Does a Root Canal Hurt?

Does a Root Canal Hurt?

Even if you’re the bravest of patients, hearing these two words — root canal — can strike fear in you, especially if you’ve never had one yourself but only heard the dramatic story that your BFF recounted at your last “friends night out.”

A root canal is a fairly common dental procedure, and it can mean the difference between saving your tooth and having it extracted. In fact, according to the American Association of Endodontists, every year dental providers treat and save more than 15 million teeth using a root canal procedure.

Avoiding having to get a tooth pulled sounds pretty good, although we know what you’re probably thinking: “But does a root canal hurt?” 

Take a moment as our own expert in root canals, Dr. Meriem Boukadoum at 54th Street Dental, gives you the lowdown on how a typical root canal procedure plays out, and what you can expect during and after the procedure. 

Tooth anatomy explained

A great place to start unpacking this discussion is to offer a quick primer on the anatomy of a tooth so you can better understand what happens during the procedure. 

Tooth enamel, the hard exterior, is probably the most recognizable part of a tooth. The layer just under the enamel is dentin. Both enamel and dentin protect the innermost part of the tooth, known as the pulp. Pulp is composed of soft tissue where blood vessels and nerves are located.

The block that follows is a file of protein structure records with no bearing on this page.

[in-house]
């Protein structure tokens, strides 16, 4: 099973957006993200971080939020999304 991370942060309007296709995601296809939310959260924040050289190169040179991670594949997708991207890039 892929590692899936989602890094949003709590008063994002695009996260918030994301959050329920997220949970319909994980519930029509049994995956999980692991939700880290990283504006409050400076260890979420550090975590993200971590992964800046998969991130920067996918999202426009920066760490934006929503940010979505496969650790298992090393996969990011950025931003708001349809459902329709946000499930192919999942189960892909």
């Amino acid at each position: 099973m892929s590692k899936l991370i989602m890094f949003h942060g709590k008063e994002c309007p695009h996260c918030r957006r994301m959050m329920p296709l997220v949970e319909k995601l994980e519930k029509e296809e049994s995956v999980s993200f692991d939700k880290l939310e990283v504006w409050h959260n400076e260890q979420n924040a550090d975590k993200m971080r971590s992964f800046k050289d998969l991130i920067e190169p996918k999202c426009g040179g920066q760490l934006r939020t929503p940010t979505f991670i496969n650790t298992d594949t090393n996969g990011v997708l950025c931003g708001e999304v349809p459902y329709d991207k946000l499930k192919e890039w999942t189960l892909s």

The fourth major component of a tooth is cementum, which is hard tissue that covers the tooth root and helps anchor it in the jawbone.

Resets and restores the pulp layer

When the outer layers of a tooth are breached due to an injury or a crack, chip or deep cavity, bacteria get an invitation to enter the pulp chamber and create inflammation or develop into an infection.

To clean out the pulp and reset the inner layer, thereby saving the tooth, a dental provider performs a root canal.

As a root canal procedure unfolds, your dentist evaluates the extent of the damage by conducting a thorough examination and taking X-rays. Before getting started, your dental provider administers a local anesthetic to keep you comfortable. 

Next, your dentist inserts a dental dam to keep the treatment area free of saliva. Then, using small instruments, he removes the decayed parts of the tooth and any damaged or infected pulp. 

Once the pulp chamber is properly cleaned, your dentist uses medication to make sure the tooth is completely dry and free of any possible infection. 

Your provider then applies a rubber compound to fill the tooth, followed by a sealing paste. The final step is to install a crown to cap the tooth and strengthen it against further damage. 

Then they send you home with post-procedure instructions for proper oral hygiene to prevent pain or infections. You should rinse your mouth with salt water after 24 hours and avoid smoking or eating hard or spicy food. 

Minimal discomfort during and after procedure